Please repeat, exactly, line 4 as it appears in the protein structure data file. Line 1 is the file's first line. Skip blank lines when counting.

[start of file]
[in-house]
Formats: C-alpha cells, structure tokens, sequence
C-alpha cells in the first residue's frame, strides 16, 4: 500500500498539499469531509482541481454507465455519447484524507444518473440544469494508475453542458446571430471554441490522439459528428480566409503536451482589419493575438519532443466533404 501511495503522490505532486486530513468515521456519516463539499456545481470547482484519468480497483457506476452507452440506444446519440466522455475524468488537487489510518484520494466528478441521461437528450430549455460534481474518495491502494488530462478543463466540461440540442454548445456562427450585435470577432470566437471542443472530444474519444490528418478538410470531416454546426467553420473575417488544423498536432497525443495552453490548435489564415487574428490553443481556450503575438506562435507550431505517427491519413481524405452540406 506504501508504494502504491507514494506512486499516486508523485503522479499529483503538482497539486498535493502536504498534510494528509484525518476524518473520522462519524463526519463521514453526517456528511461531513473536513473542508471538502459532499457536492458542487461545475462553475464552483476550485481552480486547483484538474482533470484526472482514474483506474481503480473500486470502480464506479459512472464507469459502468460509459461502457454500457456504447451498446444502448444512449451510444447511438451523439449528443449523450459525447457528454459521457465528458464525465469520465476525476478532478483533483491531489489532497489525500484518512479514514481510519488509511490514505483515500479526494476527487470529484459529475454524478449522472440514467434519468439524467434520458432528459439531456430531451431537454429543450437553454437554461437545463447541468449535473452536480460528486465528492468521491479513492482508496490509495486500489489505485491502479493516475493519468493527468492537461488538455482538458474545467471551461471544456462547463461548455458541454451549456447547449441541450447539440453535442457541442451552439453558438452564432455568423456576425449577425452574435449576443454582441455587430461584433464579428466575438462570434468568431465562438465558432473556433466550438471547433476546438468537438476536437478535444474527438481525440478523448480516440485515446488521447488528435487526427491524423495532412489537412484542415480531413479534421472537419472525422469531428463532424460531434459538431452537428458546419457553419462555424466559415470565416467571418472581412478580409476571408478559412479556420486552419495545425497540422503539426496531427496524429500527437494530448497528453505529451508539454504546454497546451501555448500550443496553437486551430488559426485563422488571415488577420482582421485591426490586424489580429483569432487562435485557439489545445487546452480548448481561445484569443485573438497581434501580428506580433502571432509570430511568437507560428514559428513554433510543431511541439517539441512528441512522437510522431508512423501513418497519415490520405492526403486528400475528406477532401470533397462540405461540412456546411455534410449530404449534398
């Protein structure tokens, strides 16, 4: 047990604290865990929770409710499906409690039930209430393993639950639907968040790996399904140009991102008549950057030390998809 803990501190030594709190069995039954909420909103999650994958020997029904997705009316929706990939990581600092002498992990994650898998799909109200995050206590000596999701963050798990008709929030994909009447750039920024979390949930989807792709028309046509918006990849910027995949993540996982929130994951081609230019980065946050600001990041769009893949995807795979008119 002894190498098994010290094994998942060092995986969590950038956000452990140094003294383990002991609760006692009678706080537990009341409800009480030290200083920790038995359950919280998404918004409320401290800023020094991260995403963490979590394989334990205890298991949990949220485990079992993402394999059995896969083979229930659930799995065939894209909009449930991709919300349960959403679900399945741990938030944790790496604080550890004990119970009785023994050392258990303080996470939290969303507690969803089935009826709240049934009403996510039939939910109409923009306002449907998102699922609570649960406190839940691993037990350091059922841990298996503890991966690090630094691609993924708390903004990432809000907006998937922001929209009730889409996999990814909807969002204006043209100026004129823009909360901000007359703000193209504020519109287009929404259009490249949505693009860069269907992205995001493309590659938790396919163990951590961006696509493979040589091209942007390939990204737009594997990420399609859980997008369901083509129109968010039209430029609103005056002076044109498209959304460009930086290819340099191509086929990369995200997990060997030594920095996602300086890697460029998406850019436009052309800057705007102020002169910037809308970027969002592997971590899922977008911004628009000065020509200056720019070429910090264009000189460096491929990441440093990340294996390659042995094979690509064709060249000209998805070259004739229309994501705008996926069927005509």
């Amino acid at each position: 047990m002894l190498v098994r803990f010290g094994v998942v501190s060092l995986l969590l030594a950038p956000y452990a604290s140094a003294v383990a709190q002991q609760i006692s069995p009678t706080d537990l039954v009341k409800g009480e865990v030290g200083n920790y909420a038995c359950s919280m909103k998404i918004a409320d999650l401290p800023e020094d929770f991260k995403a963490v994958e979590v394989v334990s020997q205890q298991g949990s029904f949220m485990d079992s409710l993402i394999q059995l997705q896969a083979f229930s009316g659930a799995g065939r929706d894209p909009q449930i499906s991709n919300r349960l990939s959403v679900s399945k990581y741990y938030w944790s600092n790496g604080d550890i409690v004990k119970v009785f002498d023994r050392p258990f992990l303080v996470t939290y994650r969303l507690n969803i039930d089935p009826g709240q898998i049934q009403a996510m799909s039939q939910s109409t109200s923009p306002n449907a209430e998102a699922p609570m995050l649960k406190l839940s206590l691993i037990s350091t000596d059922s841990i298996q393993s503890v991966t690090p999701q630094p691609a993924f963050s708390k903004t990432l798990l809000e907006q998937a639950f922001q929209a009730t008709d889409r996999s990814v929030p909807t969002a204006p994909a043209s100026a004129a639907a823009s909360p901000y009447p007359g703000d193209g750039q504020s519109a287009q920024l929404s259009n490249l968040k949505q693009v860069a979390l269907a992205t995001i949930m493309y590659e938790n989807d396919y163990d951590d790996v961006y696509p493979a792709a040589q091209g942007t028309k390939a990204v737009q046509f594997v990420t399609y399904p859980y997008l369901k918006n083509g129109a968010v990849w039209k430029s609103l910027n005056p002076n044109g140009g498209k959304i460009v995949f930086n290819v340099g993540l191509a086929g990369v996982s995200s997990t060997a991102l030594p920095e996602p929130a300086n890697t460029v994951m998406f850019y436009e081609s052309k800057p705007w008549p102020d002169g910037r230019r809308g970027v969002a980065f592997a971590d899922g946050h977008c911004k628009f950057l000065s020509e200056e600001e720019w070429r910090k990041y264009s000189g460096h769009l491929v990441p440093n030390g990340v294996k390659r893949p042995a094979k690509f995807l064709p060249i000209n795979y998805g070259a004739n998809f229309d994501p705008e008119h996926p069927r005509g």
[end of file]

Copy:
């Protein structure tokens, strides 16, 4: 047990604290865990929770409710499906409690039930209430393993639950639907968040790996399904140009991102008549950057030390998809 803990501190030594709190069995039954909420909103999650994958020997029904997705009316929706990939990581600092002498992990994650898998799909109200995050206590000596999701963050798990008709929030994909009447750039920024979390949930989807792709028309046509918006990849910027995949993540996982929130994951081609230019980065946050600001990041769009893949995807795979008119 002894190498098994010290094994998942060092995986969590950038956000452990140094003294383990002991609760006692009678706080537990009341409800009480030290200083920790038995359950919280998404918004409320401290800023020094991260995403963490979590394989334990205890298991949990949220485990079992993402394999059995896969083979229930659930799995065939894209909009449930991709919300349960959403679900399945741990938030944790790496604080550890004990119970009785023994050392258990303080996470939290969303507690969803089935009826709240049934009403996510039939939910109409923009306002449907998102699922609570649960406190839940691993037990350091059922841990298996503890991966690090630094691609993924708390903004990432809000907006998937922001929209009730889409996999990814909807969002204006043209100026004129823009909360901000007359703000193209504020519109287009929404259009490249949505693009860069269907992205995001493309590659938790396919163990951590961006696509493979040589091209942007390939990204737009594997990420399609859980997008369901083509129109968010039209430029609103005056002076044109498209959304460009930086290819340099191509086929990369995200997990060997030594920095996602300086890697460029998406850019436009052309800057705007102020002169910037809308970027969002592997971590899922977008911004628009000065020509200056720019070429910090264009000189460096491929990441440093990340294996390659042995094979690509064709060249000209998805070259004739229309994501705008996926069927005509």